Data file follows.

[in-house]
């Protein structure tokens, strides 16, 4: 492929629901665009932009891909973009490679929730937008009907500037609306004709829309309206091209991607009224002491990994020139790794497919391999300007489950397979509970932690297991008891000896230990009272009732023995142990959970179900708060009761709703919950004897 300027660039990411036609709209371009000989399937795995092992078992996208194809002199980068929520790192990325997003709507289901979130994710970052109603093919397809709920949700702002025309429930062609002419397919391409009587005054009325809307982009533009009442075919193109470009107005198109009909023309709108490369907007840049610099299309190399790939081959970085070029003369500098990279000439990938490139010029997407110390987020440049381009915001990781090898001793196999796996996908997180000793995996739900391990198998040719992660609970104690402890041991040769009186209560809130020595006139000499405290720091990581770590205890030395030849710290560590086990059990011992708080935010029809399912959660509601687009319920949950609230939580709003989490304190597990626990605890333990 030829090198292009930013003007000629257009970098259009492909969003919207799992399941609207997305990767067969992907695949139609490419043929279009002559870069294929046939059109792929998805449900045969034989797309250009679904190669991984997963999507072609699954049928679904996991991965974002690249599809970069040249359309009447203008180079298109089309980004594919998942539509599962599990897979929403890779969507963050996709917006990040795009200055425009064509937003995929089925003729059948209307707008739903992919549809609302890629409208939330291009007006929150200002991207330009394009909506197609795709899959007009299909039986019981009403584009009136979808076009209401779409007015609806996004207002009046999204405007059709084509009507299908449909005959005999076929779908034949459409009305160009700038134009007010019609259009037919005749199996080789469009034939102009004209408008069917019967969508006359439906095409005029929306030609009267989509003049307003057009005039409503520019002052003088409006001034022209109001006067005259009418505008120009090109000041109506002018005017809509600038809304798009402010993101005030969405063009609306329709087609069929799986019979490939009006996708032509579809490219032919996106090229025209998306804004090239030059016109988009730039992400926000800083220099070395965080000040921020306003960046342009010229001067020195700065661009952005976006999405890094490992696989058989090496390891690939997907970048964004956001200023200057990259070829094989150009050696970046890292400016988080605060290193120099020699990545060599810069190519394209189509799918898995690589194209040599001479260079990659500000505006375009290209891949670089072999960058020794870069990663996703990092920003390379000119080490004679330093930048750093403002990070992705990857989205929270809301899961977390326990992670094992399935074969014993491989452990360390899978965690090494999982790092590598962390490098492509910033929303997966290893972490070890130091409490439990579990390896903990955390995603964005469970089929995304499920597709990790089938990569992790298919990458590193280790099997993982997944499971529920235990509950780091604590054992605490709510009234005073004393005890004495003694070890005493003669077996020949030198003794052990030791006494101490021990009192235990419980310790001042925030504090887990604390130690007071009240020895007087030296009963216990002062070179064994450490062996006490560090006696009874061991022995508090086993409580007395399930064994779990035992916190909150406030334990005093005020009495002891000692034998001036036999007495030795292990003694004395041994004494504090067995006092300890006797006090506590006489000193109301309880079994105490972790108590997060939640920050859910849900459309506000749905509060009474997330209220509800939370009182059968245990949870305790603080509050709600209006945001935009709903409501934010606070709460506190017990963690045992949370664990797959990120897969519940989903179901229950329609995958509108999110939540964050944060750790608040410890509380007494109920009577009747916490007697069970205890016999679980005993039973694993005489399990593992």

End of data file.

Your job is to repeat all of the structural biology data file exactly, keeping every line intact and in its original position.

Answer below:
[in-house]
């Protein structure tokens, strides 16, 4: 492929629901665009932009891909973009490679929730937008009907500037609306004709829309309206091209991607009224002491990994020139790794497919391999300007489950397979509970932690297991008891000896230990009272009732023995142990959970179900708060009761709703919950004897 300027660039990411036609709209371009000989399937795995092992078992996208194809002199980068929520790192990325997003709507289901979130994710970052109603093919397809709920949700702002025309429930062609002419397919391409009587005054009325809307982009533009009442075919193109470009107005198109009909023309709108490369907007840049610099299309190399790939081959970085070029003369500098990279000439990938490139010029997407110390987020440049381009915001990781090898001793196999796996996908997180000793995996739900391990198998040719992660609970104690402890041991040769009186209560809130020595006139000499405290720091990581770590205890030395030849710290560590086990059990011992708080935010029809399912959660509601687009319920949950609230939580709003989490304190597990626990605890333990 030829090198292009930013003007000629257009970098259009492909969003919207799992399941609207997305990767067969992907695949139609490419043929279009002559870069294929046939059109792929998805449900045969034989797309250009679904190669991984997963999507072609699954049928679904996991991965974002690249599809970069040249359309009447203008180079298109089309980004594919998942539509599962599990897979929403890779969507963050996709917006990040795009200055425009064509937003995929089925003729059948209307707008739903992919549809609302890629409208939330291009007006929150200002991207330009394009909506197609795709899959007009299909039986019981009403584009009136979808076009209401779409007015609806996004207002009046999204405007059709084509009507299908449909005959005999076929779908034949459409009305160009700038134009007010019609259009037919005749199996080789469009034939102009004209408008069917019967969508006359439906095409005029929306030609009267989509003049307003057009005039409503520019002052003088409006001034022209109001006067005259009418505008120009090109000041109506002018005017809509600038809304798009402010993101005030969405063009609306329709087609069929799986019979490939009006996708032509579809490219032919996106090229025209998306804004090239030059016109988009730039992400926000800083220099070395965080000040921020306003960046342009010229001067020195700065661009952005976006999405890094490992696989058989090496390891690939997907970048964004956001200023200057990259070829094989150009050696970046890292400016988080605060290193120099020699990545060599810069190519394209189509799918898995690589194209040599001479260079990659500000505006375009290209891949670089072999960058020794870069990663996703990092920003390379000119080490004679330093930048750093403002990070992705990857989205929270809301899961977390326990992670094992399935074969014993491989452990360390899978965690090494999982790092590598962390490098492509910033929303997966290893972490070890130091409490439990579990390896903990955390995603964005469970089929995304499920597709990790089938990569992790298919990458590193280790099997993982997944499971529920235990509950780091604590054992605490709510009234005073004393005890004495003694070890005493003669077996020949030198003794052990030791006494101490021990009192235990419980310790001042925030504090887990604390130690007071009240020895007087030296009963216990002062070179064994450490062996006490560090006696009874061991022995508090086993409580007395399930064994779990035992916190909150406030334990005093005020009495002891000692034998001036036999007495030795292990003694004395041994004494504090067995006092300890006797006090506590006489000193109301309880079994105490972790108590997060939640920050859910849900459309506000749905509060009474997330209220509800939370009182059968245990949870305790603080509050709600209006945001935009709903409501934010606070709460506190017990963690045992949370664990797959990120897969519940989903179901229950329609995958509108999110939540964050944060750790608040410890509380007494109920009577009747916490007697069970205890016999679980005993039973694993005489399990593992």